How would you define critical thinking in the context of research?
Tom Chatfield: In a sense, thinking critically is one of the foundations of research, as it entails making good arguments and seeking good explanations: asking what follows from those things we know, and how things came to be a certain way in the first place. Equally importantly, critical thinking is concerned with clarifying the limits of our knowledge – and with recognising the limitations built into our cognition and assumptions.
This focus on getting to know our limitations, and looking to the limitations of current knowledge, is where I think an explicit focus on critical thinking is most exciting in the context of research – because it helps us to rigorously interrogate assumptions that others may not have thought to identify or dismantle – and to open up new possibilities for others to build upon.
Janet Salmons: I define critical thinking as in terms of cognitive and affective processes that juxtapose analytic and creative dimensions.
I agree with Tom’s point about knowing our own limitations, as well as limitations of the existing scholarship. New questions emerge from of our understanding of limitations, sparking curiosity and driving new inquiries.
From your perch, what is the state (or perhaps the absence) of critical thinking in academe?
Tom Chatfield: A fundamental point, for me, is that thinking critically demands not only expertise, but also a degree of time and freedom. The discipline of critical reflection requires a practitioner to step back, pause, and think twice (or more) about their field and its assumptions. This kind of pausing and reframing can be as much a creative act as a scientific one, and it is likely to entail a degree of serendipity – a cognitive leap or connection that offers a fresh way of thinking about established ideas. For a lot of academics, I feel that this kind of time and space is becoming rarer.
We worry, rightly, about the effect upon students of pressures such as information overload, high expectations and economic insecurity. But the same is true of many academics, too. There’s a pressing obligation to research, publish, teach, and stay on top of the extensive informational and administrative burdens all these bring – and some of the conversations I’ve had suggest that this crowds out deeper and more open kinds of investigation.
Janet Salmons: Tom hit an important point about the need for reflective time, and the freedom to dig deeply. His points hit home for faculty members as well as for students. Certainly, some faculty are still in the kinds of academic positions that permit sabbaticals and summer breaks, but the majority are not. The daily grind of making a living as an academic can take a toll, so time and intellectual freedom are luxuries many cannot afford.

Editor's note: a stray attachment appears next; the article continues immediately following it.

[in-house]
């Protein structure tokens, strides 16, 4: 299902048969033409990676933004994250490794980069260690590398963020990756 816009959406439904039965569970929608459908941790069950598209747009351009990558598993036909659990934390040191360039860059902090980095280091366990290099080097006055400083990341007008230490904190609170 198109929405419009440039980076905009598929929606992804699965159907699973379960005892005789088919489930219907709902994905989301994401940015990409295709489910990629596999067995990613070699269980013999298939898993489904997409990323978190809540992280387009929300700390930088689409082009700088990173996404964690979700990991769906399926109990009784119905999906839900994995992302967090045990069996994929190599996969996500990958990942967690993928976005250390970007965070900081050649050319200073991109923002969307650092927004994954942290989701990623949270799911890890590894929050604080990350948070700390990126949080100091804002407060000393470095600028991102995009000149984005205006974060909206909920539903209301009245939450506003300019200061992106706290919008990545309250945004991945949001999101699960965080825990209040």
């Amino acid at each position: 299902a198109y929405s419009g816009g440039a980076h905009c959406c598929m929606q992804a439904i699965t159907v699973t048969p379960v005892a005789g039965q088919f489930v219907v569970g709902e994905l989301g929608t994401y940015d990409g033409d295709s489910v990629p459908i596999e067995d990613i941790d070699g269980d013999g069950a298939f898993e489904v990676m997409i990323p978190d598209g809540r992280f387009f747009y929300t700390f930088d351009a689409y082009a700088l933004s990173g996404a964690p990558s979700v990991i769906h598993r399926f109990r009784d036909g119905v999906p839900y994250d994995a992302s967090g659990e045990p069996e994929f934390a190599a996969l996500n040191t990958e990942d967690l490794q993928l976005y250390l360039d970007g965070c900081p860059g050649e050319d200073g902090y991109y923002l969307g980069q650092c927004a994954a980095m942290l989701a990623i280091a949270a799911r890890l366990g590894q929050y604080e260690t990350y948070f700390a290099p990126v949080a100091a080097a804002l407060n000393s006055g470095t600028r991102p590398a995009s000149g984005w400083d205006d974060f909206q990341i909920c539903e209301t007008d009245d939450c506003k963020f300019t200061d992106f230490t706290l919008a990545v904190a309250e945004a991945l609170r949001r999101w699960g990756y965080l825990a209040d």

Academic structures can constrain our time and limit flexibility, but we can’t entirely blame the problem on academia. We live in an era filled with noise and stimulation, and content with information overload and distractions. It takes a conscious effort to step away, to be alone with our thoughts. (See the MethodSpace post on the Muse and the Mundane.) Needless to say, if we don’t make critical thinking a priority in our own lives, we can’t model exemplary skills or adequately support our students in their own explorations.
Why and how are critical and creative thinking important for research (and for researchers)?
Tom Chatfield: Perhaps my previous answer is rather too gloomy, because I also feel that the opportunities for interdisciplinary collaborations have never been richer – and, to me, critical thinking encompasses many of the skills required to make this happen as successfully as possible. Bringing multiple perspectives to bear upon a question is a prerequisite for seeing the potential limitations of any particular perspective. The better we are at explaining ourselves to others, and at trying to focus on the fundamentals of arguments and evidence, the more likely we are to forge new knowledge through finding connections – or to update old understandings in the light of new things we cannot explain.
What’s required is an appetite for challenges and encounters beyond a narrow field of expertise, alongside a desire to dismantle both your own and others’ work and ask what ideas, assumptions and limitations lie beneath. Research in any field is fundamentally collaborative, and it’s perhaps presumptuous to label what any healthy community of academic interest does as “critical thinking” rather than just the principled application of scientific methods. But I do think that, if you wish to be as creative a thinker as possible, it’s important to carve out the kind of spaces and practices that allow for critical reflections and relationships amongst a genuinely diverse range of other practitioners – and to be mindful of the serendipities, pauses and second thoughts that engender so many important insights.
Janet Salmons: Critical thinking is inherent to the research process. Critical thinking starts with a curious and open mind, and a willingness to look deeper and wider than those who explored this topic before. We look deeply at sources, and the questions at the heart of those sources. We look widely to cross established boundaries of field, discipline, and culture. As researchers we need to balance breadth and depth, and find connections between what is known or missing in our areas of interest.
We analyze problems, evaluate evidence, and generate answers, solutions, or new understandings. If we take the critical side, that is, the analysis and evaluation, without the creative side, we haven’t accomplished anything significant by conducting the research. When we include the creative side, that is, the ability to synthesize and innovate, the research can make a worthwhile contribution. If not, we have simply completed an exercise.